How archaeologists continued digging from home during lockdown

Equipped with airborne survey data, a team of volunteers in the U.K. analysed thousands of images derived from LiDAR data

June 05, 2020 08:19 pm | Updated 08:19 pm IST - Chennai

What lies beneath: A probable Iron Age or Roman enclosed settlement (red arrows) and associated field system (blue arrows) revealed by LiDAR.

What lies beneath: A probable Iron Age or Roman enclosed settlement (red arrows) and associated field system (blue arrows) revealed by LiDAR.

The coronavirus pandemic has stopped archaeologists from going to dig at sites, but that did not stop a U.K.-based team from continuing their research. Equipped with airborne survey data, a team of volunteers, locked down in their homes, sat and analysed thousands of images derived from Light Detection and Ranging (LiDAR) data. In this method, commonly used by geologists and surveyors to make high-resolution maps, laser light is used to survey a site and its reflection is measured with a sensor. The study team was led by Dr. Chris Smart from the University of Exeter.

According to a release from the university, the team to date has found parts of two Roman roads, and around 30 prehistoric or Roman large embanked settlement enclosures. They were also able to locate around 20 prehistoric burial mounds, remains of hundreds of medieval farms, and a few quarries.

“The images are usually taken during aerial surveys and the maps are very detailed. One can remove the vegetation and buildings from the map and take a closer look at the land surfaces,” Dr. Smart told The Hindu . “The images are derived from two sources of data — a research project called Tellus South West Project and also the U.K. Environment Agency. The data is open access and the images that are computed from the data are copyright of the University of Exeter.”

‘Lockdown Landscapes’

The team is currently studying the Tamar Valley, a rich archaeological landscape with many sites belonging to the Iron Age and Roman era. “Our project is excavating a large Roman fort at a place called Calstock,” added Dr. Smart. The team has planned to extend the study to other areas like Bodmin Moor and Dartmoor, Plymouth and Barnstaple — about 4,000 sq. km. in all.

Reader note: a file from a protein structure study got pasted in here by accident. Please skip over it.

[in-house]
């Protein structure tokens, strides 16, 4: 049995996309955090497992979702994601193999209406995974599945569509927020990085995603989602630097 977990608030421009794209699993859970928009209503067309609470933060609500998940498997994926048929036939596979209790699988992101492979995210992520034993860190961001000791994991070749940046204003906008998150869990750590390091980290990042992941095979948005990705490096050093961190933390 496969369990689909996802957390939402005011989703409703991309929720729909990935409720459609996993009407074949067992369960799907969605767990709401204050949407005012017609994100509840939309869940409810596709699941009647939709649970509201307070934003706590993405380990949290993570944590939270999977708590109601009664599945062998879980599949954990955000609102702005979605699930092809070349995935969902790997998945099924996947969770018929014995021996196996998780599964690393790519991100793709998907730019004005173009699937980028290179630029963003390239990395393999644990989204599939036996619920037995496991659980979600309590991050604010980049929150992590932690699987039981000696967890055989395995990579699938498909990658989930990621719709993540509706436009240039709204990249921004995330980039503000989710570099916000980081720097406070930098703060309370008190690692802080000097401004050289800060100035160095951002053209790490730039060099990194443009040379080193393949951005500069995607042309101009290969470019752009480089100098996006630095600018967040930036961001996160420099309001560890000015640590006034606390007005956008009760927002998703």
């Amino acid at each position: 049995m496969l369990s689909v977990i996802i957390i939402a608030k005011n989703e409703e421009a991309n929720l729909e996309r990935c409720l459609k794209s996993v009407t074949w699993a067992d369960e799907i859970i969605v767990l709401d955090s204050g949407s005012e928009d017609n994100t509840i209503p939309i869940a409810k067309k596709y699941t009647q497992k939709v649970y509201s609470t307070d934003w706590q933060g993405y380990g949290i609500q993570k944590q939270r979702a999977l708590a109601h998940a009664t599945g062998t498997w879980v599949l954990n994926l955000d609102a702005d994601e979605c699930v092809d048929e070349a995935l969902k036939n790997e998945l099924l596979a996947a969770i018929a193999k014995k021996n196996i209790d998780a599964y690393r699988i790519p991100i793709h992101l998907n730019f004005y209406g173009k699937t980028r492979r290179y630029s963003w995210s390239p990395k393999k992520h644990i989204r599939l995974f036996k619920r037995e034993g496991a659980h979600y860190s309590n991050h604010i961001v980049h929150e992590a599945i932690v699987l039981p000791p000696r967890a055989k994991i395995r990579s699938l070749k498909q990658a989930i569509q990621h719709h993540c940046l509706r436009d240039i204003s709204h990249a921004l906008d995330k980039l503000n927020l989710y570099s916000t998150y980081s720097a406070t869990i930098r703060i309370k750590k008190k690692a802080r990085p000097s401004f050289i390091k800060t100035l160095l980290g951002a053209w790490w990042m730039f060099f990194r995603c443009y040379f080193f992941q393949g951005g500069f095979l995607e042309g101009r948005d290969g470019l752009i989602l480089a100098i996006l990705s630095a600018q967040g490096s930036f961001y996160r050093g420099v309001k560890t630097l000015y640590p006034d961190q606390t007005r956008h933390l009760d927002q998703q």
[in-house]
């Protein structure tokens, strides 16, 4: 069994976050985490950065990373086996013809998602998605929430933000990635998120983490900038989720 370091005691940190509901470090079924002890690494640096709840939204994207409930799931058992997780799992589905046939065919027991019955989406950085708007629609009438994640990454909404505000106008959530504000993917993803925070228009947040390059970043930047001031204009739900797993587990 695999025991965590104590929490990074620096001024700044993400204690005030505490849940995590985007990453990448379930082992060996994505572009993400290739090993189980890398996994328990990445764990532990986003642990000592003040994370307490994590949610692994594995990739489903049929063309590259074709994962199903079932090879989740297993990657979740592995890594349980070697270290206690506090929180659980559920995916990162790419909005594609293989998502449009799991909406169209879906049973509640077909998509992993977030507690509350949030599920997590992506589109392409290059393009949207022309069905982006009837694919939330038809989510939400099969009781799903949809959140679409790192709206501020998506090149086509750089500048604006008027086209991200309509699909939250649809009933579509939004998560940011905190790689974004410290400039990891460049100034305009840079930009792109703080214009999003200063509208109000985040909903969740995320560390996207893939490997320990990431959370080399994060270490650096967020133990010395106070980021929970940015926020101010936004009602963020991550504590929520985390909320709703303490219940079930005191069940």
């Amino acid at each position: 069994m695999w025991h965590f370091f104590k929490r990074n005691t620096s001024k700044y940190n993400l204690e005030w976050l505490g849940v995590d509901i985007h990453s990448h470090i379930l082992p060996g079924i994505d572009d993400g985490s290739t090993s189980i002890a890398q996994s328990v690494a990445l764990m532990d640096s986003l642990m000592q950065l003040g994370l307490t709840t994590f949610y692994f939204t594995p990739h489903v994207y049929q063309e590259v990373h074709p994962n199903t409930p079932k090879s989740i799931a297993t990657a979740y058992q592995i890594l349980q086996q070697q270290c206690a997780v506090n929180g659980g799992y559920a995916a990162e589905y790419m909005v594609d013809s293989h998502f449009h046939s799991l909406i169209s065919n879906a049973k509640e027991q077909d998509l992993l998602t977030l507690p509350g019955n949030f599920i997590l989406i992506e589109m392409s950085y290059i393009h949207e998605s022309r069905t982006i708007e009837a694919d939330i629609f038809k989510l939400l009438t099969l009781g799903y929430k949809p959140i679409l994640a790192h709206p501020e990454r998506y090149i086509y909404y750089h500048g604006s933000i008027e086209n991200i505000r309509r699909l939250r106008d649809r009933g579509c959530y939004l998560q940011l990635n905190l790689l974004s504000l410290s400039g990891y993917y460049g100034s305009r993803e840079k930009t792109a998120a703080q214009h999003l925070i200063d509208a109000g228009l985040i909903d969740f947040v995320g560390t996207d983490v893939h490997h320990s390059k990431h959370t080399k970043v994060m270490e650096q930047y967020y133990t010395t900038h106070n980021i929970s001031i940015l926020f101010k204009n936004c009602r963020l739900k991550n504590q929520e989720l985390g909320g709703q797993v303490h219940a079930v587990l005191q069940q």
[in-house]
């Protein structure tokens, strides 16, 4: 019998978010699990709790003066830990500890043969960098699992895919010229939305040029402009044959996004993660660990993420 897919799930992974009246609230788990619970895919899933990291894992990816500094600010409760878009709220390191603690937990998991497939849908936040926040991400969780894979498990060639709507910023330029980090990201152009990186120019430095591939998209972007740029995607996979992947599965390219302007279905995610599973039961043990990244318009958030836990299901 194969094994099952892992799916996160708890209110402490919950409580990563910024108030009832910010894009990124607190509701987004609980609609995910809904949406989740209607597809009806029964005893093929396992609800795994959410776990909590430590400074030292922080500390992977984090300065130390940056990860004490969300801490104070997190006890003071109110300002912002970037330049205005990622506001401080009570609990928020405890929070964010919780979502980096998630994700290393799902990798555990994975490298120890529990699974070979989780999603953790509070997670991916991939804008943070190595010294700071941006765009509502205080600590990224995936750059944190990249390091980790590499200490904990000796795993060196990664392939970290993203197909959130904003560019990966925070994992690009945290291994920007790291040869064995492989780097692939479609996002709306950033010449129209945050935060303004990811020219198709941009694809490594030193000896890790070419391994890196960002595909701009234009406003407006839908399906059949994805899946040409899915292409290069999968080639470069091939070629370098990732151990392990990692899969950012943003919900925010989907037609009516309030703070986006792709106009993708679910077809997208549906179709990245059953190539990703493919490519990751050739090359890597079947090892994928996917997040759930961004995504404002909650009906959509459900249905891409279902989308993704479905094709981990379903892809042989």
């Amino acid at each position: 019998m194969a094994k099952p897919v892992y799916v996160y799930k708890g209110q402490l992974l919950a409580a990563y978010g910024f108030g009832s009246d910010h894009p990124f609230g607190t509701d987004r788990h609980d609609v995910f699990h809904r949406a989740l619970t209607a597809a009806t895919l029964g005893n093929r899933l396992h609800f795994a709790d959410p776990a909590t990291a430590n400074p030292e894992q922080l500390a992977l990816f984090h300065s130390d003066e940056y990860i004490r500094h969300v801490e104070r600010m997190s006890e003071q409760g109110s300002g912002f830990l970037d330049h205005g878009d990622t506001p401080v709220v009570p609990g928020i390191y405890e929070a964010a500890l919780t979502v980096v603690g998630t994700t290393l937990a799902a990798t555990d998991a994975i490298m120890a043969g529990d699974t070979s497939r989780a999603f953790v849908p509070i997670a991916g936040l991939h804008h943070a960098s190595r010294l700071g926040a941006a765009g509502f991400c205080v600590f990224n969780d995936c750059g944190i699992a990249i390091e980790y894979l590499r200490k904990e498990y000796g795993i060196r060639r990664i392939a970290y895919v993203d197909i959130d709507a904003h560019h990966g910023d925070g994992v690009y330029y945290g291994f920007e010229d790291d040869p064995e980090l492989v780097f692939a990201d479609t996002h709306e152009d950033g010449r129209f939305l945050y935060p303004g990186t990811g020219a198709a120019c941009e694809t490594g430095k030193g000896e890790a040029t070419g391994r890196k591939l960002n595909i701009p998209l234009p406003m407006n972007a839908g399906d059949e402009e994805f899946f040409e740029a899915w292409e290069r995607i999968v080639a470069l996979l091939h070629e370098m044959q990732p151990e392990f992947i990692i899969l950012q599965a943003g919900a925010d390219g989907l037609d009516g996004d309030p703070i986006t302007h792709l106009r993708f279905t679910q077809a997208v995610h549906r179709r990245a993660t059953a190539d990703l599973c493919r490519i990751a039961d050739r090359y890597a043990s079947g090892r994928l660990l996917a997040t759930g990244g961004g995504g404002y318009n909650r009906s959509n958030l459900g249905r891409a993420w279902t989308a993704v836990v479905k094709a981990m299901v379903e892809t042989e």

“I knew there would be enthusiasm within our volunteer group to continue working during lockdown — one even suggested temporarily re-branding our project ‘Lockdown Landscapes’,” Dr. Smart added in the release.

One regular project volunteer, Fran Sperring, said in the release: “Searching for previously unknown archaeological sites — and helping to identify places for possible future study — has been not only gratifying but engrossing. Although it’s a fairly steep learning curve for me — being a relative novice to the subject — I am enjoying every minute. Archaeology from the warm, dry comfort of your living room — what could be better?”

LiDAR in India

Prof. Ritvik Balvally from the Department of Archaeology and Ancient History at the Maharaja Sayajirao University of Baroda, added that the technology had immense potential for India. “Though LiDAR has been used for agriculture and geology-related applications, our country has still not used it in archaeology to the best of my knowledge. The problem is that the data needs to be bought and processed by experts. Also, they might be expensive.”

He added that he would like to use LiDAR to explore the Saurashtra temple city named Ghumli, which was the capital of the Saindhava empire. He explained that the site was located in Barda hills and there were many temples atop it that could be explored.

“LiDAR will also help in understanding domestic architecture, and defensive architecture like moats and fortifications in the area. We can even look at the hydrology and water management systems in greater detail, all of which is probably under dense vegetation. Remote sensing techniques such as LiDAR would be time saving and most useful in this regard,” he added.

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